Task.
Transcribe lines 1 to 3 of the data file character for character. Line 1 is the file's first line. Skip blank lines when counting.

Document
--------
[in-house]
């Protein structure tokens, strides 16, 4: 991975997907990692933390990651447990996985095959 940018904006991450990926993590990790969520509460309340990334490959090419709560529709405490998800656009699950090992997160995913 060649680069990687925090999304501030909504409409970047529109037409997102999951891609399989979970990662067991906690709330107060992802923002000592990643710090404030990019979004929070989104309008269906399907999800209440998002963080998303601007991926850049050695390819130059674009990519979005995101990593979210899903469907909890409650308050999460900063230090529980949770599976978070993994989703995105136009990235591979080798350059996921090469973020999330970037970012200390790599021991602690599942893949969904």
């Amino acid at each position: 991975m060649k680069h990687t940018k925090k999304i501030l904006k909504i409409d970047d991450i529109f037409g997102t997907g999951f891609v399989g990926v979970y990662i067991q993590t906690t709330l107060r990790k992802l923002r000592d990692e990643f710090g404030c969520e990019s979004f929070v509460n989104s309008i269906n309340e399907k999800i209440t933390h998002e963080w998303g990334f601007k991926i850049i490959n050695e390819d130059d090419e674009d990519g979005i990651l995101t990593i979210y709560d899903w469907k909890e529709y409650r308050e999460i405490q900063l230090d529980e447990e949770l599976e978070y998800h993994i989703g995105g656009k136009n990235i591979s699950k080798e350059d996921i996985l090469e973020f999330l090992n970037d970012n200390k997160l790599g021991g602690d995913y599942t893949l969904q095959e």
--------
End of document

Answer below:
[in-house]
């Protein structure tokens, strides 16, 4: 991975997907990692933390990651447990996985095959 940018904006991450990926993590990790969520509460309340990334490959090419709560529709405490998800656009699950090992997160995913 060649680069990687925090999304501030909504409409970047529109037409997102999951891609399989979970990662067991906690709330107060992802923002000592990643710090404030990019979004929070989104309008269906399907999800209440998002963080998303601007991926850049050695390819130059674009990519979005995101990593979210899903469907909890409650308050999460900063230090529980949770599976978070993994989703995105136009990235591979080798350059996921090469973020999330970037970012200390790599021991602690599942893949969904």
């Amino acid at each position: 991975m060649k680069h990687t940018k925090k999304i501030l904006k909504i409409d970047d991450i529109f037409g997102t997907g999951f891609v399989g990926v979970y990662i067991q993590t906690t709330l107060r990790k992802l923002r000592d990692e990643f710090g404030c969520e990019s979004f929070v509460n989104s309008i269906n309340e399907k999800i209440t933390h998002e963080w998303g990334f601007k991926i850049i490959n050695e390819d130059d090419e674009d990519g979005i990651l995101t990593i979210y709560d899903w469907k909890e529709y409650r308050e999460i405490q900063l230090d529980e447990e949770l599976e978070y998800h993994i989703g995105g656009k136009n990235i591979s699950k080798e350059d996921i996985l090469e973020f999330l090992n970037d970012n200390k997160l790599g021991g602690d995913y599942t893949l969904q095959e």